Note: Two studies from the Global PNH Registry presented at the European Hematology Association annual meeting in June focused on the effectiveness of eculizumab (Soliris®).
Gerard Socie, H. Schrezenmeier, P. Muus, J. Szer, A. Urbano-Ispizua, J. Maciejewski, R. Brodsky, M. Bessler, Y. Kanakura, W. Rosse, G. Khursigara, C. Bedrosian, P. Hillmen
Thromboembolisms, or clots that block vessels, are one of the main causes of death in patients with paroxysmal nocturnal hemoglobinuria (PNH). Clinical trials have shown that eculizumab (Soliris®) reduces rates of hemolysis, or the destruction of platelets, and thromboembolism.
The purpose of this study was to evaluate eculizumab’s effectiveness in reducing rates of thromboembolism and death in 1,047 patients with PNH (mean age 45 years) who were enrolled in the PNH Registry, a worldwide collection of data. About half the patients were male. Half were treated with eculizumab, 28% used anticoagulant drugs (such as heparin or warfarin), and 18% used both eculizumab and anticoagulant drugs. On average, 23 months of follow-up data were available on these patients.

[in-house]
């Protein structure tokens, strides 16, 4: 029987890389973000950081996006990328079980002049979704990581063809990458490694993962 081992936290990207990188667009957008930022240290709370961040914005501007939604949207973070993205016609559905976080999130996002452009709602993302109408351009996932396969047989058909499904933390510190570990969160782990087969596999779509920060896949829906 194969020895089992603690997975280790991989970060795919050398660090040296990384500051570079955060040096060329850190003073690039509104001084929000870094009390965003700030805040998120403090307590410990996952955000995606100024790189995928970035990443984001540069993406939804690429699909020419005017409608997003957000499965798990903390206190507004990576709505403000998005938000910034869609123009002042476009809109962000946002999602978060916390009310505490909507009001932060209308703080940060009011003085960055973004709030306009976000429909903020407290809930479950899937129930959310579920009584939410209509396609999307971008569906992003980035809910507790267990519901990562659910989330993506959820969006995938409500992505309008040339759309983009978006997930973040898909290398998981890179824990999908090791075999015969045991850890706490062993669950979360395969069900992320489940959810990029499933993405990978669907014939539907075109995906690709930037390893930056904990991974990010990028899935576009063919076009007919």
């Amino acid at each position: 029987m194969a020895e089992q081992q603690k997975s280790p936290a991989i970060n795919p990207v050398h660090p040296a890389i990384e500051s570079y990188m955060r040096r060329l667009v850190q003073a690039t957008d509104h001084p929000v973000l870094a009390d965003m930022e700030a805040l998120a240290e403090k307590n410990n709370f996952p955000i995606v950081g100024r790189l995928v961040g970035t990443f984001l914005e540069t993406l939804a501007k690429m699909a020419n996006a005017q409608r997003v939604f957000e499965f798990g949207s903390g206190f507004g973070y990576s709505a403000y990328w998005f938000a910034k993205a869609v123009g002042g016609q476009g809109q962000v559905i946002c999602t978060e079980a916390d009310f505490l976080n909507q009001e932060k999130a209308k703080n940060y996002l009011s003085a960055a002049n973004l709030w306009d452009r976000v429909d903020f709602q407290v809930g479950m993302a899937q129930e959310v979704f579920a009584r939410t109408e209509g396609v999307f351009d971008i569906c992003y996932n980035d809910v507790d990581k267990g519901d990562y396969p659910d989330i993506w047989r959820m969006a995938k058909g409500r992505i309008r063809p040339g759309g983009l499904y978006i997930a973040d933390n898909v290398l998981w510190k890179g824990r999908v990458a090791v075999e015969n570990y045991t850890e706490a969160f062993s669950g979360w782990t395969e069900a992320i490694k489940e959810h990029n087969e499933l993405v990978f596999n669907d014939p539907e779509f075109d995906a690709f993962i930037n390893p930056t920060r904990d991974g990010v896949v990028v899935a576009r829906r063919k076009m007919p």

- At 2 years, 1% of patients treated with eculizumab had thromboembolism, compared to 3% in other patients.
- The patients who were most likely to have thromboembolism were those who had recent red blood cell transfusions, a history of liver problems, and headaches.
- After 2 years, 4% of patients treated with eculizumab had died, compared with 7% of other patients.
- Risk of death was highest in patients who were 60 years old or older and had a score lower than 80 on the Karnofsky Performance Status Scale, which measures performance status on a scale of 0 (death) to 100 (normal health and no evidence of disease).
- This analysis of an international group of “real-world” patients with PNH showed that eculizumab is associated with a lower risk of thromboembolism and death, which is consistent with the results of previous studies.
- Recent red blood cell transfusions, which can indicate hemolysis, were associated with a greater risk of thromboembolism.
- Not surprisingly, older age, lower performance status, and bone marrow transplantation were associated with a higher risk of death.